Motorsport junkies around the world are getting their racing fix through e-racing, including F1 drivers and riders. It’s no different for Malaysia’s former F1 driver Alex Yoong, the man behind the idea of organising a regional e-racing league.
Q: Alex, how did you come up with this idea of having a regional e-racing league and can you share your plans?
A: The exciting thing about e-racing is the skills you learn while virtual racing can be implemented on real-life circuits. We saw e-racing as an opportunity to bring more people into motor sports and we decided to take the plunge by launching the ERacing GP SEA two years ago.
We organised our first tournament in June last year and the top 40 contestants got the chance to train with professional driving coaches for them to become real-life race car drivers.
Because of the current Covid-19 pandemic, we are 100% online and we have organised three race championships with drivers from around the world.
Under the current environment because of the Covid-19 pandemic and with better tools available, e-racing is enjoying a boost. What are your plans to ride on this? With races being cancelled due to Covid-19, we have had some great drivers such as Edoardo Mortara (Formula E) and Yann Erhlacher (WTCR) joining us on ERacing GP SEA’s virtual grid.
Similarly, the F1 Virtual Grand Prix has also attracted racers. For the second instalment of the F1 Virtual Grand Prix series, F1 stars were joined by former driver Jenson Button and Johnny Herbert, Formula 2 driver Christian Lundgaard, Supercars racer Andre Heimgartner, pro motorcycle rider Luca Salvadori and English international cricketer Ben Stokes.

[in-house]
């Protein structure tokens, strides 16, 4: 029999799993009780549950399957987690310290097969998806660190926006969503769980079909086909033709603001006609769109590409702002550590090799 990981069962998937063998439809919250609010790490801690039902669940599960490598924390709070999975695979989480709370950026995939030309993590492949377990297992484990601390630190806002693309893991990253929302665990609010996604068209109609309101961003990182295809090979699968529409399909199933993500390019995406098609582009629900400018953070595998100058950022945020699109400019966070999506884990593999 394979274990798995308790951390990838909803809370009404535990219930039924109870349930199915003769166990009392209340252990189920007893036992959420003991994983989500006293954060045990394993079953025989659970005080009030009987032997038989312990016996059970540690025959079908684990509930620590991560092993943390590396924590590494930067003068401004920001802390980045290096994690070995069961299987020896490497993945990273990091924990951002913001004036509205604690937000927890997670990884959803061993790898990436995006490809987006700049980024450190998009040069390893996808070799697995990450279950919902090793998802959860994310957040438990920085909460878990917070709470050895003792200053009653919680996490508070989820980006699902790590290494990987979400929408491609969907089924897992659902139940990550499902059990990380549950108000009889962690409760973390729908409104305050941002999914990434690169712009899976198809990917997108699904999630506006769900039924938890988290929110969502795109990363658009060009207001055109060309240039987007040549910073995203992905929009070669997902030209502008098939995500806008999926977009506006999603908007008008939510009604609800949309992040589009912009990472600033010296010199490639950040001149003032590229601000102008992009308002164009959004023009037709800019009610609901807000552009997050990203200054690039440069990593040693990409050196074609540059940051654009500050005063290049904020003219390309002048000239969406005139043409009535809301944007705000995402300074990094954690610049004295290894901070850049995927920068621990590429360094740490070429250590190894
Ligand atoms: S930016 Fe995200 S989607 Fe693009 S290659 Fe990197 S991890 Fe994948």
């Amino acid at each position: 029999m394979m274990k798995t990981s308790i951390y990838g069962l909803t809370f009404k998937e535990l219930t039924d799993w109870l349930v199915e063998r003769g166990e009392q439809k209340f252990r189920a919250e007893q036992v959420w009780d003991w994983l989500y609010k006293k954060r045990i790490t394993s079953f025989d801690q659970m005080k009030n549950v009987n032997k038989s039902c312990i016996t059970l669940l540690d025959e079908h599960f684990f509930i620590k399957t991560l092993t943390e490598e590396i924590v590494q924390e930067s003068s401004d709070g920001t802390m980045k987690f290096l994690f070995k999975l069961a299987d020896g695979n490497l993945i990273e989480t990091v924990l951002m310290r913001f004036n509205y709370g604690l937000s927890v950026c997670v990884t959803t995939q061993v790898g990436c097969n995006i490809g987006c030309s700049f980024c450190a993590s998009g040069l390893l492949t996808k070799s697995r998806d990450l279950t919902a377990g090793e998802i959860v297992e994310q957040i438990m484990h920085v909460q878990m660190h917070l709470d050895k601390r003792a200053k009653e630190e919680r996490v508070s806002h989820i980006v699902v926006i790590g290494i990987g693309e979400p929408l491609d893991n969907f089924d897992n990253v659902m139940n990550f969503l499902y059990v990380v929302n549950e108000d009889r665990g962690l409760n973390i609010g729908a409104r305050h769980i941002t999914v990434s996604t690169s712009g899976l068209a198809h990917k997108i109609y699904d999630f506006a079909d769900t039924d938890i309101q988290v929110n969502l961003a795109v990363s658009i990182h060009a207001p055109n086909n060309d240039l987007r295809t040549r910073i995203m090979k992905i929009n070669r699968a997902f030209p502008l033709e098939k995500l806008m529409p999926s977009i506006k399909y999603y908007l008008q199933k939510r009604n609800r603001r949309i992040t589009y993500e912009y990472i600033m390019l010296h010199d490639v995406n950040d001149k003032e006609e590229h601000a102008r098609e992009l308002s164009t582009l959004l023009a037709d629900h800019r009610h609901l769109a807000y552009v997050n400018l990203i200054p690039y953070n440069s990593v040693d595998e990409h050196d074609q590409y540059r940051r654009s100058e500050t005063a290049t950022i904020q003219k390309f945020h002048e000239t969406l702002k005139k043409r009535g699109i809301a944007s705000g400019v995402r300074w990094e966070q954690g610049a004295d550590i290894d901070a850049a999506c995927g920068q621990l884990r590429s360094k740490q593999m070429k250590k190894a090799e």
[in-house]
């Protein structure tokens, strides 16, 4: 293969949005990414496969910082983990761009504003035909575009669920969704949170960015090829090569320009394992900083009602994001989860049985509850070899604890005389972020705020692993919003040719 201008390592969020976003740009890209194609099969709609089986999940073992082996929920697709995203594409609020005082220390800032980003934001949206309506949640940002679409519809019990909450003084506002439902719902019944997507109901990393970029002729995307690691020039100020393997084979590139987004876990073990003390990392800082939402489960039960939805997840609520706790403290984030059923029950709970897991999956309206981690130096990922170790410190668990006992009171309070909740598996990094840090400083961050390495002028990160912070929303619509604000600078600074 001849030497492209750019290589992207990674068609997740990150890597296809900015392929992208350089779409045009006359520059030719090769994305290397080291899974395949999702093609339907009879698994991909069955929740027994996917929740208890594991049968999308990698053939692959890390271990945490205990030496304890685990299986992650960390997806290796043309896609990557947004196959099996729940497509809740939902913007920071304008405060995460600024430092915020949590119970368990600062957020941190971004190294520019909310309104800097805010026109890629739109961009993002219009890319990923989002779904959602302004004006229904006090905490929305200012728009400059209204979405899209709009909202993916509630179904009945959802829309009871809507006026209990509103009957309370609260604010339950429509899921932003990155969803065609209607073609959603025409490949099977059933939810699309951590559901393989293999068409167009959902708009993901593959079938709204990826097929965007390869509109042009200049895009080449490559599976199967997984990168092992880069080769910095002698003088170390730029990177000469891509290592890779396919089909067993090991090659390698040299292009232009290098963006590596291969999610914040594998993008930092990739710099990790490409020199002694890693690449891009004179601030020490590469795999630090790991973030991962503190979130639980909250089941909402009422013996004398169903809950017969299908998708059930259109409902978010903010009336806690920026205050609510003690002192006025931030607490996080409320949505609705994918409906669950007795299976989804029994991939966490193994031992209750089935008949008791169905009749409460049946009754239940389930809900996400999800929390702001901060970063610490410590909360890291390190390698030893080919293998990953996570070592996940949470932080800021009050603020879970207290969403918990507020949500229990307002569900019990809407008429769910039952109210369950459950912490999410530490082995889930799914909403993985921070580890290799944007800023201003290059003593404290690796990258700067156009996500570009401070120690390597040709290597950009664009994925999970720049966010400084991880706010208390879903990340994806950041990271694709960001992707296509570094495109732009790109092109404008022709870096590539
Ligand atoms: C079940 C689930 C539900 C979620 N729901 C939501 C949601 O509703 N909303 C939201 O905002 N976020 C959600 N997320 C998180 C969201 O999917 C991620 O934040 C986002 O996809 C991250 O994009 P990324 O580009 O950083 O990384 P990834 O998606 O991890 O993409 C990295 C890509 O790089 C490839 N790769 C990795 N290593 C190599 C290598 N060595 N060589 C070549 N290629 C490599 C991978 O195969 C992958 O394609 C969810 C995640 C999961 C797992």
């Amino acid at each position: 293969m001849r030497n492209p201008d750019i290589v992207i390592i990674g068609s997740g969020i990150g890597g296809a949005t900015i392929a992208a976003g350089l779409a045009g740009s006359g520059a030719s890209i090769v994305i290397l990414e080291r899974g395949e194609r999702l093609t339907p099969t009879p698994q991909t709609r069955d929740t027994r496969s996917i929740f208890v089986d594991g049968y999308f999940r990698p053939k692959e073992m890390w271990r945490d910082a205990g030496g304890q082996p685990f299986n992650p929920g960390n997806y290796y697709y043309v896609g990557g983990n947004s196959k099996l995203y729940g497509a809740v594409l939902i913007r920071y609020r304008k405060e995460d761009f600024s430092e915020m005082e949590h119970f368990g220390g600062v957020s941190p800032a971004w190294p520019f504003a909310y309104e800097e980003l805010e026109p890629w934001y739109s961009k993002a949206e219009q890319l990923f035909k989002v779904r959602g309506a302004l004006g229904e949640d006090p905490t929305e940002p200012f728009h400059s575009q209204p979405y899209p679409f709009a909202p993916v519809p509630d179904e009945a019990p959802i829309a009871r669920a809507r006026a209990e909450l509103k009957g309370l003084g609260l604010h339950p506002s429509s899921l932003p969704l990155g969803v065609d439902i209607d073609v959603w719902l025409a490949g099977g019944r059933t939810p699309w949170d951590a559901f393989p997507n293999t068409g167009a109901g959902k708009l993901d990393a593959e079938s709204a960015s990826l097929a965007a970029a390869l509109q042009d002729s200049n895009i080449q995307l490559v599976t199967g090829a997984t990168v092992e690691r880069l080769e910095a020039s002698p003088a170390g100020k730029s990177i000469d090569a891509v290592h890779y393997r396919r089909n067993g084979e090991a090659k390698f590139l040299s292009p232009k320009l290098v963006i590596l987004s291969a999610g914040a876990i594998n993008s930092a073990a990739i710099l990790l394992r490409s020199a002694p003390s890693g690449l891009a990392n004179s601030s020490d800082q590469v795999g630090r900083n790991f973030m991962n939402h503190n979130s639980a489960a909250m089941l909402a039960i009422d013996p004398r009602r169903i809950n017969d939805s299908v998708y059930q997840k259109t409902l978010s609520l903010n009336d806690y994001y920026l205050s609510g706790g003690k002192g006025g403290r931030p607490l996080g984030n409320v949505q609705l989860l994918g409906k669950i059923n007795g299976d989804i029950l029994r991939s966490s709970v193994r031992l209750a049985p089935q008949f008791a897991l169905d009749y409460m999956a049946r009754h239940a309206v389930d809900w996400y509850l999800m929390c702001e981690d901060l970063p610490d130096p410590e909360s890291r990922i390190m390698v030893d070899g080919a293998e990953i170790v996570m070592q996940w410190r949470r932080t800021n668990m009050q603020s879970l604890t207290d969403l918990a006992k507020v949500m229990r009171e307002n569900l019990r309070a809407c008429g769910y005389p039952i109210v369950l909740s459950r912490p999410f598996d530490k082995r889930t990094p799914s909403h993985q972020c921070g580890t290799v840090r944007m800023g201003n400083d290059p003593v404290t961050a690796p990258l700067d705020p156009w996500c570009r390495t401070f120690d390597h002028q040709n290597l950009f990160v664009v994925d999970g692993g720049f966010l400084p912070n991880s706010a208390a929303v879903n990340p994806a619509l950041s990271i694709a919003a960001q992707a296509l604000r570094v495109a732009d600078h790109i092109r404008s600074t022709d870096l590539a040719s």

Not only do virtual races provide entertainment to sporting fans, it is also a platform for virtual racers to go head-to-head with professional drivers. It is great to see e-racing bringing together competitors of various backgrounds to compete on the virtual grid.
The beauty of e-racing is that it levels the playing field, the cars have equal performance levels, so it really comes down to the skill of the driver.
Only time will tell if it will be sustained after Covid-19. I expect interest to dip slightly once the worldwide shutdown is over but it will continue to be on an upward trend.
With the success of the F1 Virtual Grand Prix and the rise of the virtual racing trend during the Covid-19 period, you can already see the shift over to e-racing with more manufacturers looking to invest in talent.
What can you tell those who say e-racing is just not the same as actual racing?E-racing is definitely a useful practice tool for professional racers.
There are some e-racing consoles that give you a realistic force feedback feel but of course, nothing can quite simulate the real-life experience of racing on the track.
However, it’s still a great way to hone your skill before taking on the track.
We are seeing a lot of online talent making the transition to motorsports. However, it all comes down to the drivers and their determination to train across all platforms to make a successful transition to real life motorsport racing.
It is not easy to get sponsorship in actual motor racing.
How is it like when it comes to e-racing?E-racing is still considered to be a niche sport, so it is not easy to get sponsorships.
However, with the increasing interest in e-racing, I think there will be more sponsorship opportunities in the future.
Your son Alister Yoong is also into e-racing as well?Yes, Alister races both online and offline and enjoys both.
What he does in the future is entirely up to him but I will always be here to support him on whichever path he chooses.